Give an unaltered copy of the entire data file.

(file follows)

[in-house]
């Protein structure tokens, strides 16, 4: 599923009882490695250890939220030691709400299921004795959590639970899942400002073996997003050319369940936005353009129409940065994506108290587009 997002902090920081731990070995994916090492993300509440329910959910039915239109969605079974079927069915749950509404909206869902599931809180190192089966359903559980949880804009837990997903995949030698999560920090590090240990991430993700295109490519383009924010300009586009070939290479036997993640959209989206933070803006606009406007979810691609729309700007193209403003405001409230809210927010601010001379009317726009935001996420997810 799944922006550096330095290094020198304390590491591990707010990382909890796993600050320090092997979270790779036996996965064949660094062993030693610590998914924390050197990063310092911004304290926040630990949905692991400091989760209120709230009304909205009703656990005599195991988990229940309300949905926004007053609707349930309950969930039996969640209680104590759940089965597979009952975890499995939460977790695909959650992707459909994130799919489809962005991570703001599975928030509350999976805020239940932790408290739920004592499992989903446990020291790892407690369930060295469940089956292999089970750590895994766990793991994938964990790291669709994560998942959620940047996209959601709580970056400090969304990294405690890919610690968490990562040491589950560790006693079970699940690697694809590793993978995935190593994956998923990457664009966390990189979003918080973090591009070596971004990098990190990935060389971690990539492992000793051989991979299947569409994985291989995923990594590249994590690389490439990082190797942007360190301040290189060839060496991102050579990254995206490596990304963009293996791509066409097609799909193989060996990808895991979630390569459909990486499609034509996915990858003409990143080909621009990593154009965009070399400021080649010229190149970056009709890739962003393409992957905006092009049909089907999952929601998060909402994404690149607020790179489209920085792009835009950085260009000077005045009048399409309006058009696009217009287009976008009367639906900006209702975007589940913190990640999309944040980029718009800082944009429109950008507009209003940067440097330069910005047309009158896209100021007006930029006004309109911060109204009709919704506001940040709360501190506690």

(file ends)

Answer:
[in-house]
């Protein structure tokens, strides 16, 4: 599923009882490695250890939220030691709400299921004795959590639970899942400002073996997003050319369940936005353009129409940065994506108290587009 997002902090920081731990070995994916090492993300509440329910959910039915239109969605079974079927069915749950509404909206869902599931809180190192089966359903559980949880804009837990997903995949030698999560920090590090240990991430993700295109490519383009924010300009586009070939290479036997993640959209989206933070803006606009406007979810691609729309700007193209403003405001409230809210927010601010001379009317726009935001996420997810 799944922006550096330095290094020198304390590491591990707010990382909890796993600050320090092997979270790779036996996965064949660094062993030693610590998914924390050197990063310092911004304290926040630990949905692991400091989760209120709230009304909205009703656990005599195991988990229940309300949905926004007053609707349930309950969930039996969640209680104590759940089965597979009952975890499995939460977790695909959650992707459909994130799919489809962005991570703001599975928030509350999976805020239940932790408290739920004592499992989903446990020291790892407690369930060295469940089956292999089970750590895994766990793991994938964990790291669709994560998942959620940047996209959601709580970056400090969304990294405690890919610690968490990562040491589950560790006693079970699940690697694809590793993978995935190593994956998923990457664009966390990189979003918080973090591009070596971004990098990190990935060389971690990539492992000793051989991979299947569409994985291989995923990594590249994590690389490439990082190797942007360190301040290189060839060496991102050579990254995206490596990304963009293996791509066409097609799909193989060996990808895991979630390569459909990486499609034509996915990858003409990143080909621009990593154009965009070399400021080649010229190149970056009709890739962003393409992957905006092009049909089907999952929601998060909402994404690149607020790179489209920085792009835009950085260009000077005045009048399409309006058009696009217009287009976008009367639906900006209702975007589940913190990640999309944040980029718009800082944009429109950008507009209003940067440097330069910005047309009158896209100021007006930029006004309109911060109204009709919704506001940040709360501190506690």